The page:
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Deutsche Bank: Energy Prospects After the Petroleum Age

Deustche Bank Research recently published a topical study entitled Energy Prospects After the Petroleum Age. It provides a succinct, prescriptive, business-oriented overview of the need to prepare for the transition away from fossil fuels. Some highlights:

Massive R&D efforts are needed to smooth the way to solar hydrogen energy. Decentralised supply structures on the basis of efficient fuel cells would reduce the risks of widespread power outages. Moreover, particularly in the private consumer sector, still too little attention is being paid to energy conservation and efficiency. [...]

On a longer horizon the signs point to an increasing scarcity of hydrocarbons. If only for this reason, and setting aside any politically motivated supply crises, in a few years the price of oil (and later gas) can therefore be expected to trend upward. In all probability a battle will break out over shares in the globally diminishing reserves, particularly of oil. One major factor is that, as a rule, energy producing raw materials also constitute important basic raw materials for non-energy uses. [...]

The end-of-fossil-hydrocarbons scenario is not therefore a doom-and-gloom picture painted by pessimistic end-of-the-world prophets, but a view of scarcity in the coming years and decades that must be taken seriously. Forward-looking politicians, company chiefs and economists should prepare for this in good time, to effect the necessary transitions as smoothly as possible. [...]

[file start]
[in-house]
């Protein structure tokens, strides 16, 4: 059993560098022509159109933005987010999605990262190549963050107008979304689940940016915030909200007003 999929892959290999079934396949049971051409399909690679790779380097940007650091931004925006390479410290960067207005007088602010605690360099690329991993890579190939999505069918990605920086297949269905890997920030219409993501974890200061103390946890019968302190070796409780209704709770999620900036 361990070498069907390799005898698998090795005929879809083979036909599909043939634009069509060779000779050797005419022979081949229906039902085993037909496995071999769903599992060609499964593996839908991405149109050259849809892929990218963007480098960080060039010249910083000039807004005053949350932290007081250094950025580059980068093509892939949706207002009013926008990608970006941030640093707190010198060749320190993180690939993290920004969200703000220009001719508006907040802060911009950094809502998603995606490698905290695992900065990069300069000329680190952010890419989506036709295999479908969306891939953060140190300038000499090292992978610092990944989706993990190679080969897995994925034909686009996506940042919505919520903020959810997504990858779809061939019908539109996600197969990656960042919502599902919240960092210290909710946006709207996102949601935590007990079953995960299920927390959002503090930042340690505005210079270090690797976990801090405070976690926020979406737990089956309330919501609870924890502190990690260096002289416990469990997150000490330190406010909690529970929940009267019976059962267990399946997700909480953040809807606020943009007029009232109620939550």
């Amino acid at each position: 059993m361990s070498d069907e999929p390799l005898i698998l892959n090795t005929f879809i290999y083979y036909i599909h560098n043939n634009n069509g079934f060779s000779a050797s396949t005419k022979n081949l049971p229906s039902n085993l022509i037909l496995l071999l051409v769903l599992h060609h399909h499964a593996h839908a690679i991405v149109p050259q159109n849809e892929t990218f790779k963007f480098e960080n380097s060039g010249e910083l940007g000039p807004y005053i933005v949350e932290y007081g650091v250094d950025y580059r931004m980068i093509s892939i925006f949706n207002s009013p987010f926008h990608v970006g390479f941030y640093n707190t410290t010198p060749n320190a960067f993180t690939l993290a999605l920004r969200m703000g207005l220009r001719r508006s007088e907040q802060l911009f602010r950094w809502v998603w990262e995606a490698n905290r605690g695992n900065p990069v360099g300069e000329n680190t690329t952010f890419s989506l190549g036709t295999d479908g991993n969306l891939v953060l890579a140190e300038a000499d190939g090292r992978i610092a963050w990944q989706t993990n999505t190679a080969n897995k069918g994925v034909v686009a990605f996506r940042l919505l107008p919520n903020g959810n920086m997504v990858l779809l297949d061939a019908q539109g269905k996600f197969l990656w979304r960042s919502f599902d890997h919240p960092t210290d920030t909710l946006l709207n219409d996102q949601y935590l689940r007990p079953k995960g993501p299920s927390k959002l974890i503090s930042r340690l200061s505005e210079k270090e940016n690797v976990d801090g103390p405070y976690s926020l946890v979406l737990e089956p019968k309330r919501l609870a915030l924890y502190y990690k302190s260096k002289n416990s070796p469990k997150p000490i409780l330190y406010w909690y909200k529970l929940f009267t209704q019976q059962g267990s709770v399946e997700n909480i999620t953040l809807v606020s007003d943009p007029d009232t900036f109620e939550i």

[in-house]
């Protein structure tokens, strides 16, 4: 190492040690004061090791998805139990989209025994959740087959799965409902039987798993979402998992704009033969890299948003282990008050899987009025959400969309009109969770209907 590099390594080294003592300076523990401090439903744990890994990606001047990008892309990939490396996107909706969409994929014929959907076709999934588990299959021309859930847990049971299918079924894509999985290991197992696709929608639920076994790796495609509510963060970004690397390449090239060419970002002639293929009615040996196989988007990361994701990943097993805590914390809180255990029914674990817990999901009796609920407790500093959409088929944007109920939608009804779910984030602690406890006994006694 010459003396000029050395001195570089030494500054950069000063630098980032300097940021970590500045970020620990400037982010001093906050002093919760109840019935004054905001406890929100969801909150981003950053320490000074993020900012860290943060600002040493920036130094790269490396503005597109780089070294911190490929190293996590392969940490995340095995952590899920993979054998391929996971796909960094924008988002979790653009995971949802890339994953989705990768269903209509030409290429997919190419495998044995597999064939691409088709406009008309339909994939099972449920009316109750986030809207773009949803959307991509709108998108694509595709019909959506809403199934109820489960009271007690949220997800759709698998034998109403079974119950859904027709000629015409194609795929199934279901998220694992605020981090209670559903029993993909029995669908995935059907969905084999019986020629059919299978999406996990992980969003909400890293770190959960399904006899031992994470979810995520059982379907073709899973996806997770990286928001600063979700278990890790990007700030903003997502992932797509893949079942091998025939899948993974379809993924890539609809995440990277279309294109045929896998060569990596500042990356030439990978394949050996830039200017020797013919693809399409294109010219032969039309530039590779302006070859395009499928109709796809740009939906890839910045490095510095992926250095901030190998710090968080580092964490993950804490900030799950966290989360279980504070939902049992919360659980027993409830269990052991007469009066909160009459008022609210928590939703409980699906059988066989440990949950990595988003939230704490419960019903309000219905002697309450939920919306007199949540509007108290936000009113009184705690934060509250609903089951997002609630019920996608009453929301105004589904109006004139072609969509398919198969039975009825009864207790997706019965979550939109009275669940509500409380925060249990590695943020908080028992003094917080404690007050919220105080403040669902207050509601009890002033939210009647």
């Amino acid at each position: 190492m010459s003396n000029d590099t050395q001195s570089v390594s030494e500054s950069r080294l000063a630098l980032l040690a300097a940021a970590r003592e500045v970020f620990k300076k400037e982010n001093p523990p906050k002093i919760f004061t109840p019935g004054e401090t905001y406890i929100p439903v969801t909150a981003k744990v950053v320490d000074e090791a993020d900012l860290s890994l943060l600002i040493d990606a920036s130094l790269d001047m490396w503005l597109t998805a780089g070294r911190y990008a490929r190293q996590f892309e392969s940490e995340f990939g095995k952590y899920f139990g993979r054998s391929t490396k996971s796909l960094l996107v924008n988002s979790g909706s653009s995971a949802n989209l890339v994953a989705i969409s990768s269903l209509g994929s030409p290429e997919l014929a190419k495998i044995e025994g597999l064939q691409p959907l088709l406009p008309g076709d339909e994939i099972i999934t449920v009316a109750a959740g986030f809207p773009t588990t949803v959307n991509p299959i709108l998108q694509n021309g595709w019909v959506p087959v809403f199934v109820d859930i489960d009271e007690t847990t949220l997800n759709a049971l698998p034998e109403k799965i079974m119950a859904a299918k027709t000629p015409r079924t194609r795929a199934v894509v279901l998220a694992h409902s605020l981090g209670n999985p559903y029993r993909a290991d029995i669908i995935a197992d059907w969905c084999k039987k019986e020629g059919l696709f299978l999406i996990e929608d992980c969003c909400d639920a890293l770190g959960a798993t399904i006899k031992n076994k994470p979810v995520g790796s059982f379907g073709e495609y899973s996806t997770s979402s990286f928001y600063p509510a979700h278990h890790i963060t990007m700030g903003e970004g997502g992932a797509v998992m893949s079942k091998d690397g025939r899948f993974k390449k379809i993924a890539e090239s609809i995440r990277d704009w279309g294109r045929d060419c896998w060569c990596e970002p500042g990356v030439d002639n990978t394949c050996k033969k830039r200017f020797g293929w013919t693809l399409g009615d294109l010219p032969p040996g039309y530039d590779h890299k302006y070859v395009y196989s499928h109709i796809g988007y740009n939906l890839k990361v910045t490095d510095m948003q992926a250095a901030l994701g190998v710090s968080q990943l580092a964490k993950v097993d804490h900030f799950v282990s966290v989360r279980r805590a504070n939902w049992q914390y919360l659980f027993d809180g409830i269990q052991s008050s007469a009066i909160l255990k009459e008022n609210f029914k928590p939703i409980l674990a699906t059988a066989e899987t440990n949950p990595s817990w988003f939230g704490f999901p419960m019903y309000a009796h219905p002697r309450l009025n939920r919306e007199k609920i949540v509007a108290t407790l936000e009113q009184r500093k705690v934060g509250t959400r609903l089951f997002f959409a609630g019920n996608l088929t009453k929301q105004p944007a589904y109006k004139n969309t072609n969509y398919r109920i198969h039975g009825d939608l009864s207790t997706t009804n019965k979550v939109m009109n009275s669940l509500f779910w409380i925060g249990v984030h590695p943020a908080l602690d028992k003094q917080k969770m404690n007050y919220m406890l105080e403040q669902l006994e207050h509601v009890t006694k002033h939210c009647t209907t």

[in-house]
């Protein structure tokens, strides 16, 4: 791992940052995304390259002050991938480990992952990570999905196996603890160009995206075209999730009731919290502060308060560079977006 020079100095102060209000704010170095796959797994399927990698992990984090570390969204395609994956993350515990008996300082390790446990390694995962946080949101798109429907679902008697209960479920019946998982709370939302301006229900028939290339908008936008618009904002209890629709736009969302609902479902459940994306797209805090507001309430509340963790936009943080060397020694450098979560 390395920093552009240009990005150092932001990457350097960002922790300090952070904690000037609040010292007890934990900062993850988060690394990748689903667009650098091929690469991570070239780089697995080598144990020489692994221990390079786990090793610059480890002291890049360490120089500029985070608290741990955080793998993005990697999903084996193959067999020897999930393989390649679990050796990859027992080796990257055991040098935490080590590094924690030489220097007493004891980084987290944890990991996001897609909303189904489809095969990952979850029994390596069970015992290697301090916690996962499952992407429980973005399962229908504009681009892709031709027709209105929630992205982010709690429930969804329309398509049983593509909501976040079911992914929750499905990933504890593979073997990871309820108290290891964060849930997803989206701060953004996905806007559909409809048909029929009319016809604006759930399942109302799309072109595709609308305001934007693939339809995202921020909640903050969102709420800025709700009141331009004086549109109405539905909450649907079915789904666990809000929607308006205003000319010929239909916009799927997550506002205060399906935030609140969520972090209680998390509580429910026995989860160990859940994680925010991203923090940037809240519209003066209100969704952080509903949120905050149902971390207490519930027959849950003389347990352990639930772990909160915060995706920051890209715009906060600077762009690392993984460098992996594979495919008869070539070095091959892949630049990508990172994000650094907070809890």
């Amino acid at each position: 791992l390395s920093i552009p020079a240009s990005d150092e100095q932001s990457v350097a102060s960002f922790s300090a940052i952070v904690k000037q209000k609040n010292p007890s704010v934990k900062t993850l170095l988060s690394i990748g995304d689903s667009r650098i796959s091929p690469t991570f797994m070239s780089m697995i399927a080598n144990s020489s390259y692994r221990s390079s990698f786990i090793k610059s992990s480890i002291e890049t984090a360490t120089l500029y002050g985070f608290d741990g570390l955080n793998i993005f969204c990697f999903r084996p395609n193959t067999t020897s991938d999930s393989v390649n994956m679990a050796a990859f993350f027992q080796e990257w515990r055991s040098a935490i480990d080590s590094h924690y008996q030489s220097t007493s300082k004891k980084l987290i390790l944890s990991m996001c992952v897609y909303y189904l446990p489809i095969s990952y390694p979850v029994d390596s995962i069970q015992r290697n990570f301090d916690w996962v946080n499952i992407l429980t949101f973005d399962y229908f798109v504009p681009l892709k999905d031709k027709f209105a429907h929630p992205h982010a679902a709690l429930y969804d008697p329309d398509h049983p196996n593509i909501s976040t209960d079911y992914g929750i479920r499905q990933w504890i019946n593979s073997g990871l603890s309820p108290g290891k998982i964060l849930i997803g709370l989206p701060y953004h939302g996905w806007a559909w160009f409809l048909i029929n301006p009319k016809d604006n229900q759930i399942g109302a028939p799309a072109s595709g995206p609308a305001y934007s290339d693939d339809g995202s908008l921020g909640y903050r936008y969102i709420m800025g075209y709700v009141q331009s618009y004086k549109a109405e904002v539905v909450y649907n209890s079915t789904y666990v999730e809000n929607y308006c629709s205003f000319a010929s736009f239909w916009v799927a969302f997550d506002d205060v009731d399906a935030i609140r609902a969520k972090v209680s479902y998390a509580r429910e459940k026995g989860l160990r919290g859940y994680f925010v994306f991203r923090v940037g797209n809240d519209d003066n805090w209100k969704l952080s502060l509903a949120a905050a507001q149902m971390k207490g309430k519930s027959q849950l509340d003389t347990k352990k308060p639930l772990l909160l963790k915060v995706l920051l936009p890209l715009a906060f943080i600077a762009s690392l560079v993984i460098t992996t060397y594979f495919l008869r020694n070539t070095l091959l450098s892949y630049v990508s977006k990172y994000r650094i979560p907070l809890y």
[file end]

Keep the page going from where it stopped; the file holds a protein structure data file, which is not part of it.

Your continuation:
In the transport sector, the reduction of specific vehicle consumption is the major energy saver. Automotive engineering holds out considerable potential with innovative engine concepts, lighter bodywork and reduced rolling and frictional resistance. Further savings can be obtained by shifting traffic off the road and onto the railways. This can be encouraged by the development of local passenger transport and improved services in passenger transport and goods traffic.

Well worth a read.



Towards the end of the report they describe using solid silicon as a an energy storage medium. Efficiency seems a little questionable to me but maybe ? .. Anyone heard of any other work in this area

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